Timothy J. Coughlin and Oxford International Credit Union Accused of Orchestrating a Ponzi Scheme

Timothy J. Coughlin, Oxford International Credit Union, and Oxford International Cooperate Union are accused of conducting a Ponzi scheme that involved 5,000 investors who invested over $12 million, according to complaint filed by the Securities and Exchange Commission (“SEC”).

Coughlin and Oxford International Credit Union, using the website www.oxfordicu.com, collected deposits from more than 5,000 investors exceeding $12.8 million between June 2007 and December 2009, according to the complaint. Coughlin began operating a successor to Oxford International Credit Union, called Oxford International Cooperative Union, using the website www.oxfordprivacygroup.com, according to the SEC.

Coughlin, Oxford International Credit Union, and Oxford International Cooperate Union defrauded investors into believing that the money they deposited into their accounts would be pooled with other investors’ funds and invested by Coughlin in high-yield investments on behalf of all members, according to the complaint.

Unfortunately for investors, the credit union was fake, and Coughlin and the Oxford International entities did not make investments with the investors’ deposits sufficient to generate the high returns that were advertised, according to the SEC.

Coughlin and the Oxford International entities provided members with false information in the investors’ online accounts to create the appearance that their deposits were earning exorbitant daily investment returns, according to the complaint.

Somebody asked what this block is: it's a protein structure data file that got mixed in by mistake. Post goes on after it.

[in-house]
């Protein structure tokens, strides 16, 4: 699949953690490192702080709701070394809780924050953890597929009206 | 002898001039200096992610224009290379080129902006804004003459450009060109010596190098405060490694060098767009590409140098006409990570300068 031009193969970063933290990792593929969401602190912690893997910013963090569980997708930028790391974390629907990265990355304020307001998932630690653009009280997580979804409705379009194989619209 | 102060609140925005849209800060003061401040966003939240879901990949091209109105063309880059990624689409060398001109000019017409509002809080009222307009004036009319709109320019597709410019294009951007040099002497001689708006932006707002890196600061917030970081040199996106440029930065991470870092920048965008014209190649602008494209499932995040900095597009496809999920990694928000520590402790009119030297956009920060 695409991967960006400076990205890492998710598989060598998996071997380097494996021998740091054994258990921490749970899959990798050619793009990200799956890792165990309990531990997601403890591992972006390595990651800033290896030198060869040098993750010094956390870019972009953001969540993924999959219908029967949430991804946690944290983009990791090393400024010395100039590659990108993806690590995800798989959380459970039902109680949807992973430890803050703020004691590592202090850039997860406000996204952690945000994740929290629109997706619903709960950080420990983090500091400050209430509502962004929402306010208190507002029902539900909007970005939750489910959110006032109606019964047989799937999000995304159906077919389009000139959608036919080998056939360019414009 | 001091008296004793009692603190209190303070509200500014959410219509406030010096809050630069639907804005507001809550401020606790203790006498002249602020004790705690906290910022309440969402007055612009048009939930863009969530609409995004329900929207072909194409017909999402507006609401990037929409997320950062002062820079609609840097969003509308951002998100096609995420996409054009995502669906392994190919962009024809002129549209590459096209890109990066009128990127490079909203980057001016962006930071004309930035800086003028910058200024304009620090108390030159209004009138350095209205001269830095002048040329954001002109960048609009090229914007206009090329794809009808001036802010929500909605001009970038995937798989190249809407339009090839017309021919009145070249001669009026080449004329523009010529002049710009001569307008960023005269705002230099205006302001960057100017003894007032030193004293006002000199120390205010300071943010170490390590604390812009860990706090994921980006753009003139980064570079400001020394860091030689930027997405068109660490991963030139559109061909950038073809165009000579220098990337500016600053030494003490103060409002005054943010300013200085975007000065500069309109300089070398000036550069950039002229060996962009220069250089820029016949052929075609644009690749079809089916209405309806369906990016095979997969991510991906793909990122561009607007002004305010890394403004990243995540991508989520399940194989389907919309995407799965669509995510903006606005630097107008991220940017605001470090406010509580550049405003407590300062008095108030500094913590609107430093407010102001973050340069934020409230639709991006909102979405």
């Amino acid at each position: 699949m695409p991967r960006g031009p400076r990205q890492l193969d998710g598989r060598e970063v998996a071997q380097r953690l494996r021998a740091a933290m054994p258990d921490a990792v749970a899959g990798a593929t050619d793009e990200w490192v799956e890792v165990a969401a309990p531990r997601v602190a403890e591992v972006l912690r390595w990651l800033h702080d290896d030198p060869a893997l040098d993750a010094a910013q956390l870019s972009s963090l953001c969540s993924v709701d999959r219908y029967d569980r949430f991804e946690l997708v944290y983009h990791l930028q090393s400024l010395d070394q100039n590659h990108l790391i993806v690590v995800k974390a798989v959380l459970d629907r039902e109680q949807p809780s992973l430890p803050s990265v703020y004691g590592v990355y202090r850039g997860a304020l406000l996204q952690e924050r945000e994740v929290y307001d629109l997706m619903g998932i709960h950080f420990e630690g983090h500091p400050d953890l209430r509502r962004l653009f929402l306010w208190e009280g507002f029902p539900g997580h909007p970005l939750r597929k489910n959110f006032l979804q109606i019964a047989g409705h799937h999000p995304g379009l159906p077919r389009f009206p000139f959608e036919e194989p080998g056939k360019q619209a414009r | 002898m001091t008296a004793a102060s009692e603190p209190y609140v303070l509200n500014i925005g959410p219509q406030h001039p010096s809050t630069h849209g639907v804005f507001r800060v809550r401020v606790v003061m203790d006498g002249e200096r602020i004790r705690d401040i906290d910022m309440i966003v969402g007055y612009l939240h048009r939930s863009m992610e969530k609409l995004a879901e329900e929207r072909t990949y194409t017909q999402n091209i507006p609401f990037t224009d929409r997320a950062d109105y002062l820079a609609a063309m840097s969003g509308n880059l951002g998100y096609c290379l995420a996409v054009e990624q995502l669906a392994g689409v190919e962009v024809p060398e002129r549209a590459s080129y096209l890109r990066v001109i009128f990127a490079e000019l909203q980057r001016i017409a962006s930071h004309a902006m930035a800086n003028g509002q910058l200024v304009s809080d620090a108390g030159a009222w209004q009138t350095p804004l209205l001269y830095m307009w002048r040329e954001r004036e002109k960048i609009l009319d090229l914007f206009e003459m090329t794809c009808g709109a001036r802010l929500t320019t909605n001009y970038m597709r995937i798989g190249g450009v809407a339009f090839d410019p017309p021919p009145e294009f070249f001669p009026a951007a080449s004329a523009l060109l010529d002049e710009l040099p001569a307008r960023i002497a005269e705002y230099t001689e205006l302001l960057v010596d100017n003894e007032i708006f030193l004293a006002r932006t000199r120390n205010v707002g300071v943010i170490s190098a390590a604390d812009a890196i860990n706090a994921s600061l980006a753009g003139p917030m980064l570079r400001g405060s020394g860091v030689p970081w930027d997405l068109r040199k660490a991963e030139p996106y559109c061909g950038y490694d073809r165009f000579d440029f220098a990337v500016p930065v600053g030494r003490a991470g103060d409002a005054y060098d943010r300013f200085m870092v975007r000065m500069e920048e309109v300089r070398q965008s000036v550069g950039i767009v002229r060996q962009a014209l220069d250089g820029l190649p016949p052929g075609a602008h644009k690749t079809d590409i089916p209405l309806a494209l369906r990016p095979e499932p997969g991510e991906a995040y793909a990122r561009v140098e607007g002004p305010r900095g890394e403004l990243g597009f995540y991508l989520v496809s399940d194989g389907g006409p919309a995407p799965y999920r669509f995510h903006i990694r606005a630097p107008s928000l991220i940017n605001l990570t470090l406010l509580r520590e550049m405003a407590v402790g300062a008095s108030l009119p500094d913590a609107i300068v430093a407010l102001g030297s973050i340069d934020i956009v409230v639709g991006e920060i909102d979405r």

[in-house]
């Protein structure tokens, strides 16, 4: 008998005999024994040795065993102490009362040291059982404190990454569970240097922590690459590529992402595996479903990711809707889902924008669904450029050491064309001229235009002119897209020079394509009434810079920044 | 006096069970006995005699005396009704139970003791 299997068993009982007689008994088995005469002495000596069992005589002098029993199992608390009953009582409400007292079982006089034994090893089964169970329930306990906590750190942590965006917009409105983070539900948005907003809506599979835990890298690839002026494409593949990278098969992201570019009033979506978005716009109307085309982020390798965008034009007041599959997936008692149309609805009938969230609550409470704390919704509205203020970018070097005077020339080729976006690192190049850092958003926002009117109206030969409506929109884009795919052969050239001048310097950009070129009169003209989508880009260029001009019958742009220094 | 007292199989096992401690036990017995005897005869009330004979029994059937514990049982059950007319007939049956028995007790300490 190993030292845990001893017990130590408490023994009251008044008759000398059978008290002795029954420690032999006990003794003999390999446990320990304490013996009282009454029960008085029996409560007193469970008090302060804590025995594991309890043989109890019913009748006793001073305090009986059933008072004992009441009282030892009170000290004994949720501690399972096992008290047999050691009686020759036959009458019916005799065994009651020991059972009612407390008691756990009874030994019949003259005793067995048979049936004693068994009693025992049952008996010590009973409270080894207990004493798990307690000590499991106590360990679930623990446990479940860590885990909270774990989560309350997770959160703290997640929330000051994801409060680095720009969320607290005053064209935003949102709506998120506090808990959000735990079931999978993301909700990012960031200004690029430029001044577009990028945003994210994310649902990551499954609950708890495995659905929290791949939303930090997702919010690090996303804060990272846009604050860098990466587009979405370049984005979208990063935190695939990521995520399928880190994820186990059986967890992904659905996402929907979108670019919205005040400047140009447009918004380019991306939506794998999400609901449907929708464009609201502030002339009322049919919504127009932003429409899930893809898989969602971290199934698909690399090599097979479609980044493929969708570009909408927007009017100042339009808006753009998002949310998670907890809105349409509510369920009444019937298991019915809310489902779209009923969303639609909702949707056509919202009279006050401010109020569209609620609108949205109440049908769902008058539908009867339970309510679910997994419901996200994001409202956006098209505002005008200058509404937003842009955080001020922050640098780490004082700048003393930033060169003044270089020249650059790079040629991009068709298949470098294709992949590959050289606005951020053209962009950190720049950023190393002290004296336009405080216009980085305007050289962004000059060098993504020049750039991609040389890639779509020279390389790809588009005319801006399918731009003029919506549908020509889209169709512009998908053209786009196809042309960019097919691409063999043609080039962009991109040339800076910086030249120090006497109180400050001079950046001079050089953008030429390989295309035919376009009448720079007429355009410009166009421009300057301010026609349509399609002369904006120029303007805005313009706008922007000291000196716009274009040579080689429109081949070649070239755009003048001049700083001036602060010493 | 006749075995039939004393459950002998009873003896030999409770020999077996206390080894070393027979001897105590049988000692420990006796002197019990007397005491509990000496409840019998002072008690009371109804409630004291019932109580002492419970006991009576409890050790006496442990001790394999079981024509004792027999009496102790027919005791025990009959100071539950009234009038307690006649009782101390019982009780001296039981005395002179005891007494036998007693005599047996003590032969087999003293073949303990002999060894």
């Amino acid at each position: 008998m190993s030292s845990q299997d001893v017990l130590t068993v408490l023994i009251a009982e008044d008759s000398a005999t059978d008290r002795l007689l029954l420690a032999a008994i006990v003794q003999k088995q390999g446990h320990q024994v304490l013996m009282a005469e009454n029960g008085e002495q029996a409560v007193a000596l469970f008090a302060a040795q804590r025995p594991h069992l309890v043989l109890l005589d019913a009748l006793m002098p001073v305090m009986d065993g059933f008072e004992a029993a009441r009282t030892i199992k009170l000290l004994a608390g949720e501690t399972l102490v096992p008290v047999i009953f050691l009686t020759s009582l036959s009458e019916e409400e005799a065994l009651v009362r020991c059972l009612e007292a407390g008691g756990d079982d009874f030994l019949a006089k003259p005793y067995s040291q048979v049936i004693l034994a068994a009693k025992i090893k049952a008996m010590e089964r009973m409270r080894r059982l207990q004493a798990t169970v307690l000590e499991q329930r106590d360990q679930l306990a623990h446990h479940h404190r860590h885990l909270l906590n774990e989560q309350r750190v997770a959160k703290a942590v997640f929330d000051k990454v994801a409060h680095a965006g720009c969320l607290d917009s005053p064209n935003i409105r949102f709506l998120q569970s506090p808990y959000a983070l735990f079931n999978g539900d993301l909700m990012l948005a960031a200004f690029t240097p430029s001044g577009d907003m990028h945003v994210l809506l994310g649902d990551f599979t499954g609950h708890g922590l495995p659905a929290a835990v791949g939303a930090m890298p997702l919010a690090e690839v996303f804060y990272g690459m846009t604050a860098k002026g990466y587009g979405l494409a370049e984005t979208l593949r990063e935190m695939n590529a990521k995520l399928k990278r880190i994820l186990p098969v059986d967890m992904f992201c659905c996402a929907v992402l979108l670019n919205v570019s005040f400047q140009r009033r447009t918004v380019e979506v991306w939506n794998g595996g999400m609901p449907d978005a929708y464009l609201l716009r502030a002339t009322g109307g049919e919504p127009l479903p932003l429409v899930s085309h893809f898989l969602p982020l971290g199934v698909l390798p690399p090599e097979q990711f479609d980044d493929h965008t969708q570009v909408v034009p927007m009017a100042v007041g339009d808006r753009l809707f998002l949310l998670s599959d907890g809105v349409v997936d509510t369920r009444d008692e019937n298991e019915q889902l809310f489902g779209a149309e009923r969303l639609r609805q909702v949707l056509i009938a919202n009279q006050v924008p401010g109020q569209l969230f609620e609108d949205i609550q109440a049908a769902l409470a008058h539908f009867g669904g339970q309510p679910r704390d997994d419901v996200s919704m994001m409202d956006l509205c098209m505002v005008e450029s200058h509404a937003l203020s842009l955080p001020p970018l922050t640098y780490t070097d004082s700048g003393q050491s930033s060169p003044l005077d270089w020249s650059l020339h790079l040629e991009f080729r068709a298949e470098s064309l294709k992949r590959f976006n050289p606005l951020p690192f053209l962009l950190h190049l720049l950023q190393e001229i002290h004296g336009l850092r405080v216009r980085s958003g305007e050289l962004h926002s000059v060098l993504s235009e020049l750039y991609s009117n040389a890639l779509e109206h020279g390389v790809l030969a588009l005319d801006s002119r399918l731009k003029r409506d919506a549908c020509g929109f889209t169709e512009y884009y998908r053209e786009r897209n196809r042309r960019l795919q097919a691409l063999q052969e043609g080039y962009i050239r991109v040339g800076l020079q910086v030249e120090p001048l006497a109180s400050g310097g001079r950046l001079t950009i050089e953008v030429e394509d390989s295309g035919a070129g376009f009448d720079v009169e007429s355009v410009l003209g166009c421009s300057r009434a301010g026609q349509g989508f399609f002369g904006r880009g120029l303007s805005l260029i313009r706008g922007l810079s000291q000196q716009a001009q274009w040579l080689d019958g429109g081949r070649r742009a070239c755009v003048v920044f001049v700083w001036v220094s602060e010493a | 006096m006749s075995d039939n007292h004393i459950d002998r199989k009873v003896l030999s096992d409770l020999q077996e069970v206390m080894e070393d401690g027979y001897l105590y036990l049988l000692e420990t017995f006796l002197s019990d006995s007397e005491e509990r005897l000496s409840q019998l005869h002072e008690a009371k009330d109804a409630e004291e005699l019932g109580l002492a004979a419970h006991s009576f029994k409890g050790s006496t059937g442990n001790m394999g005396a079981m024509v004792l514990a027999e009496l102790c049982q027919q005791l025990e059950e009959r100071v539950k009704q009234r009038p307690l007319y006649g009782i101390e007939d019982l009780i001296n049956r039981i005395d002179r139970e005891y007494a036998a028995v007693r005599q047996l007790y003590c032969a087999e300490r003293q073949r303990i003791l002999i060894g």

Coughlin misappropriated at least $5.97 million from Oxford International Credit Union and Oxford International Cooperate Union members, using investor money for illegitimate purposes, including personal expenditures and to make payments to other investors, according to the complaint.

The Peiffer Rosca securities attorneys often represent investors who lose money as a result of Ponzi schemes, investment fraud, or stockbroker misconduct. They are currently investigating the possibility of assisting victims with the recovery of their losses. They take most cases of this type on a contingency fee basis and advance the case costs, and only get paid for their fees and costs out of money they recover for their clients.

Investors who believe they lost money as a result of investment fraud or misconduct may contact the securities lawyers at Peiffer Rosca, Alan Rosca or Joe Peiffer, for a free, no-obligation evaluation of their recovery options, at 888-998-0520.

Alan Rosca (1247 Posts)

Alan is a securities lawyer. He also teaches Securities Regulation at the Cleveland-Marshall College of Law. He focuses his legal practice on complex commercial and financial litigation and arbitration, particularly in the areas of securities and investment fraud. His office is in Cleveland, Ohio.

In our legal system, every person is innocent until and unless found guilty by a court of law or a tribunal. Whenever we reference “allegations” or charges that are “alleged,” such allegations or charges have not been proven, and are merely accusations, not findings of fault, as of the date of the blog. We do not have, nor do we undertake, a duty to continue to monitor or follow cases about which we report, and/or to publish subsequent blogs regarding various developments that may occur in such cases. Readers are encouraged to conduct their own research regarding any such cases and any developments that may or may not have occurred in such cases.